Start at a suistainable pace

I received this advice from my highly valued colleague and co-worker, Daniel Marbach. While he is a genius software engineer, he is also a gym enthusiast. Some day, I expressed my frustration about the lack of enjoyment and motivation I get from doing fitness exercises. I’ve mostly tried bodyweight training as I could do my workouts at home, but I failed at completing exercise goals several times. I struggled to find motivation, causing me to find excuses to skip training again and again. At some point, you stop because you give up your hope of achieving your training plan. Daniel’s advice was straightforward, and you probably wonder why I even bother to write this down: Set yourself a goal that you are confident of achieving every single time. For me, this goal was to do my exercises just once a week.

Admittedly, this goal is not very ambitious, and every fitness trainer would probably also tell me how inefficient this is, but this is not what this small goal is about. The goal should help you to build up a new habit. And for this, it works like a charm. At the time of writing this, I did my exercises once every single week for about six months. This is far beyond the timeframe I managed to keep up my exercise schedule before, and the habit of doing my exercises became more and more natural. Doing your exercises once a week consistently over many months or years is still better than doing it three times a week for only a month.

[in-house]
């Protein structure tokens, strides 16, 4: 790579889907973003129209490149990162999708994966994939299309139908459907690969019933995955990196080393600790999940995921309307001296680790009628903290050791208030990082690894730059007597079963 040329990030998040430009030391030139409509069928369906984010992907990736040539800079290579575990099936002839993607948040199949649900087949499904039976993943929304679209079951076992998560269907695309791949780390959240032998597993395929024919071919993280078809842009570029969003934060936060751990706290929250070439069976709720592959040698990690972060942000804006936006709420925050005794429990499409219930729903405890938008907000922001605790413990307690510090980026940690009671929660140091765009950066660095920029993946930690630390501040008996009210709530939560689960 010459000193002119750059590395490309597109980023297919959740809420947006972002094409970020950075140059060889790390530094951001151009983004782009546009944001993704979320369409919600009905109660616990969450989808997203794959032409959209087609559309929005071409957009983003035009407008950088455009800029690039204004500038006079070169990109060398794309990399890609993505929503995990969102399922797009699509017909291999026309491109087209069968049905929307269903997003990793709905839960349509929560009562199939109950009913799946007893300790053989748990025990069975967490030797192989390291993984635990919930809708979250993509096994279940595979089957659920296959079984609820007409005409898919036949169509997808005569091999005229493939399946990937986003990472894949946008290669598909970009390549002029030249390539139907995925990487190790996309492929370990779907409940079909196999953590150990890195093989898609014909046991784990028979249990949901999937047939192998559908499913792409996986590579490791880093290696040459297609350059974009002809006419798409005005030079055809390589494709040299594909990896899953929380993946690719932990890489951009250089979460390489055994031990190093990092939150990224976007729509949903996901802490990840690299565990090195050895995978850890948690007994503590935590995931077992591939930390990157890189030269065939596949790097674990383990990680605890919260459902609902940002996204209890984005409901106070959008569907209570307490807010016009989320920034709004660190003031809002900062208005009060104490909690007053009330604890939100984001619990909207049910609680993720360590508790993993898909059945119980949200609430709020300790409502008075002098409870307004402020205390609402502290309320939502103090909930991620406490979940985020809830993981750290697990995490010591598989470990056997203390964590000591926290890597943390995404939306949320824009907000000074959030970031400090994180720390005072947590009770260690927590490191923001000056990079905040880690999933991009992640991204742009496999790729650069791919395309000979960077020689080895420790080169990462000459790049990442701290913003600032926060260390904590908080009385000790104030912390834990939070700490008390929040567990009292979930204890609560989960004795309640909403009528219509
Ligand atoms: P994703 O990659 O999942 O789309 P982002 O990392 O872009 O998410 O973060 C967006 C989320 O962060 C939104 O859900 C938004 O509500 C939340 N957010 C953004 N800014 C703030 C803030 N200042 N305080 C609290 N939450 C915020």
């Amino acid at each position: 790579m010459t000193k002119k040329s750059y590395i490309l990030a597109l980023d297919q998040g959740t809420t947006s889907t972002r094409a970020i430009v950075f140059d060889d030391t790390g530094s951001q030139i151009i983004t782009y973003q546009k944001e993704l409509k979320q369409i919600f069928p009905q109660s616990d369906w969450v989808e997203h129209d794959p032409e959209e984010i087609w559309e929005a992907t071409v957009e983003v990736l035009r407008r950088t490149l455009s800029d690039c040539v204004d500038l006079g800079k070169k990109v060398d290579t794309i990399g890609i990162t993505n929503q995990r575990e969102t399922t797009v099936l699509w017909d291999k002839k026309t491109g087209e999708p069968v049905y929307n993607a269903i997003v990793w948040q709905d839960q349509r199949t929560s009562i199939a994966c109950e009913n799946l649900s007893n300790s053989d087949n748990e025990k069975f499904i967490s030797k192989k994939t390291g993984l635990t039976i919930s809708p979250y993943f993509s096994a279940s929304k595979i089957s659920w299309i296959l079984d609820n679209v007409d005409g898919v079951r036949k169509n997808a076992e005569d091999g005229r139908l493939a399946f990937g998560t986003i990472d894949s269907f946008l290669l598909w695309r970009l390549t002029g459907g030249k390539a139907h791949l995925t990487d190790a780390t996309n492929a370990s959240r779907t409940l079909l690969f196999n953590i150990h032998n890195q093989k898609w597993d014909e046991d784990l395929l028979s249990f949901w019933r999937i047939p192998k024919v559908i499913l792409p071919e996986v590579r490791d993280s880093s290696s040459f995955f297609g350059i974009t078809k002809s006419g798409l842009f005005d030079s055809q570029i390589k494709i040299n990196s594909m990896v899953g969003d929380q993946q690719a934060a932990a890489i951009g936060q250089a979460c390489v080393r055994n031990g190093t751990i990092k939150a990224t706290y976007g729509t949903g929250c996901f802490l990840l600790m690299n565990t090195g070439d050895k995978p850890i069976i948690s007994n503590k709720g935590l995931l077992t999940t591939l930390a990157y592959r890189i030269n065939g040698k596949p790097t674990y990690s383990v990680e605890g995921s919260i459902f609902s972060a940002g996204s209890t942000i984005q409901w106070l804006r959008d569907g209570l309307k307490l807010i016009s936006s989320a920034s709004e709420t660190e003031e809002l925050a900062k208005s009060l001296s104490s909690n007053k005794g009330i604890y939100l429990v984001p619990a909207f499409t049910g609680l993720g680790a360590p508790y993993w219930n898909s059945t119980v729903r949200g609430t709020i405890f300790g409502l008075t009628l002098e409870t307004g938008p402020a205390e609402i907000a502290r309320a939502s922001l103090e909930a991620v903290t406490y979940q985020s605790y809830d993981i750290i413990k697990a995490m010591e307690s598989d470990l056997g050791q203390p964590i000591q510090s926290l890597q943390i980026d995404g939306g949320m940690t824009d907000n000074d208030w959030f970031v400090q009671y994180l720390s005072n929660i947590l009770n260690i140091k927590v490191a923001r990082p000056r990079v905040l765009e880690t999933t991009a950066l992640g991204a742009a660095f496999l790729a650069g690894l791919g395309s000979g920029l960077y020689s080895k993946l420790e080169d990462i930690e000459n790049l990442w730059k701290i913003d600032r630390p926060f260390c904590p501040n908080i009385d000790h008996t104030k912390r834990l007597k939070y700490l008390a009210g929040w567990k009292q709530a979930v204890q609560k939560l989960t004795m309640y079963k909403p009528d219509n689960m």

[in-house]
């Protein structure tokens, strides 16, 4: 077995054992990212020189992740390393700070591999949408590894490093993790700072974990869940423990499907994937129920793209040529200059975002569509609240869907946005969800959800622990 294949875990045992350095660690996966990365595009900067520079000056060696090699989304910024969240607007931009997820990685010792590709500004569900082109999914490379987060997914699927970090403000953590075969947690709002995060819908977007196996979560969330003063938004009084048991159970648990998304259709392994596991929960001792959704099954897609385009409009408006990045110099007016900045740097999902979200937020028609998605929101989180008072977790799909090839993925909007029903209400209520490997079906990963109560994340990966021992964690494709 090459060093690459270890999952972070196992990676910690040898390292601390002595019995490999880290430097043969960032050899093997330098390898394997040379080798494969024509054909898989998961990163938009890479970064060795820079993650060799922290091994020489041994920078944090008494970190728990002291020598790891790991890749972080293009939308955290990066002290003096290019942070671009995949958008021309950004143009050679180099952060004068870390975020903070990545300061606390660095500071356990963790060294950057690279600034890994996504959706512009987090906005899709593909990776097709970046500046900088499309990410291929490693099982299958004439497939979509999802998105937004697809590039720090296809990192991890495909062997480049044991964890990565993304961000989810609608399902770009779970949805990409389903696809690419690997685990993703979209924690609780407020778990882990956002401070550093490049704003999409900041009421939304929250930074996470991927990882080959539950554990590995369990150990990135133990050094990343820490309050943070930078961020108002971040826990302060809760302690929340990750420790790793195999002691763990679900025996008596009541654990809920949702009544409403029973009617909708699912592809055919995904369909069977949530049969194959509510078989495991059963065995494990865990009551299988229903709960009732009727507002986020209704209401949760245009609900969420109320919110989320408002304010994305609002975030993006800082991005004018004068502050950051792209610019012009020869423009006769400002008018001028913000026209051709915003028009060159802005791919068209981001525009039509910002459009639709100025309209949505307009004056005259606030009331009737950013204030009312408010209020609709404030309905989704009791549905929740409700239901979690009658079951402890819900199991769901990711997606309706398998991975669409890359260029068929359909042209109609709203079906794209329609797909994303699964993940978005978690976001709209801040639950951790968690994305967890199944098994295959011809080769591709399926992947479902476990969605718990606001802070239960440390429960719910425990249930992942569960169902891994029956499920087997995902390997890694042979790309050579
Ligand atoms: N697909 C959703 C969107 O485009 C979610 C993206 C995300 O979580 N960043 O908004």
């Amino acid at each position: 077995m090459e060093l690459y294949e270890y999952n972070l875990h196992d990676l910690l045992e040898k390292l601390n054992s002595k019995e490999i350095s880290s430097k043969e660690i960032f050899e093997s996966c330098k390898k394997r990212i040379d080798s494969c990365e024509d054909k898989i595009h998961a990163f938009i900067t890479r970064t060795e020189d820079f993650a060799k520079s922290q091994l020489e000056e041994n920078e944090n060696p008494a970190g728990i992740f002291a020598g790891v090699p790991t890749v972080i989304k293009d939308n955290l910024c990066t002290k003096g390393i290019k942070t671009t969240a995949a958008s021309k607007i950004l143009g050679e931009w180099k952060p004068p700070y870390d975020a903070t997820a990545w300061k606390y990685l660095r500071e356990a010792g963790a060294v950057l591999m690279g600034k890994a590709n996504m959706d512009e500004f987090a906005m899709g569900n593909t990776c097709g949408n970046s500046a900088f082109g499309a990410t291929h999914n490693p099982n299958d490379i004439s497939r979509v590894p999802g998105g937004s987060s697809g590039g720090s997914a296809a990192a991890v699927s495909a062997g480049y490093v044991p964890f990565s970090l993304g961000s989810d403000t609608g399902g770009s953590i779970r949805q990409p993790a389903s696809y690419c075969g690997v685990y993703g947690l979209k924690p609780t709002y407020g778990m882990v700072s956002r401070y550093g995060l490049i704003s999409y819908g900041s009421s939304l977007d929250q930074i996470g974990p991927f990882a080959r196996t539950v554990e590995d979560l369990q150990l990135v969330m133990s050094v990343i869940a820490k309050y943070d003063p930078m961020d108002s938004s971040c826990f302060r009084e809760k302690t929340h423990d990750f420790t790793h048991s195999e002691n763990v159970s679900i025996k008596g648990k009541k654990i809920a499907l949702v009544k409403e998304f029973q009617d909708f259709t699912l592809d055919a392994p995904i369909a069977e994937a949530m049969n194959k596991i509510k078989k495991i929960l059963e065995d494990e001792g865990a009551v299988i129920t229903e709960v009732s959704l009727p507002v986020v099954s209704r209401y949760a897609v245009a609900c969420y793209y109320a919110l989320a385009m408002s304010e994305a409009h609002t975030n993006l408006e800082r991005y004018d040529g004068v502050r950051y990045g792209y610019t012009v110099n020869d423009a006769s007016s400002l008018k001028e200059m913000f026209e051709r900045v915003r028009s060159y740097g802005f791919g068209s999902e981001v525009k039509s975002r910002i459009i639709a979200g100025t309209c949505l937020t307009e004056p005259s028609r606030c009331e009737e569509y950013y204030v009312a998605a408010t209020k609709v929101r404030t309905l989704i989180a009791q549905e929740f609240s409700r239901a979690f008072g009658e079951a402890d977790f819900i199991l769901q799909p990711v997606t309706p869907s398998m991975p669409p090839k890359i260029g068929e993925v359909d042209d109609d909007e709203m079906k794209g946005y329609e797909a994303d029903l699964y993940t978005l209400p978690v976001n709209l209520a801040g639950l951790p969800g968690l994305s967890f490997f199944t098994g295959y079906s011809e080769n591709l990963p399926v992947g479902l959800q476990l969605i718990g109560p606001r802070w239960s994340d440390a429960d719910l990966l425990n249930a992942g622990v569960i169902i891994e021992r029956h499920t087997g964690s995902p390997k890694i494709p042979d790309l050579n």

This won’t make me the next Arnold Schwarzenegger, so you might say this is terrible advice for people looking to improve their career or business in an impactful way. But on the contrary, this approach of setting yourself achievable goals and getting into the habit of meeting them might be precisely what you need. Once you have identified what you want to improve at, start with small goals, start with goals that you can achieve. Setting absurdly high goals that you can’t meet almost all of the time will make you start ignoring those. You’ll continuously miss your ambitious goals, and you’ll begin to not bothering anymore. You’ll probably even become frustrated and give up. Achievable goals will help you to stay motivated; they will help you to build up your skills reliably.

Still, I wouldn’t say I like exercising, but I keep doing it, and I keep improving, so it becomes more natural every single time. When defining your goal, accept the fact that your life is busy and that it probably will be easier to meet a weekly goal instead of a daily goal. Don’t worry about starting slow; maintain the pace that keeps you going.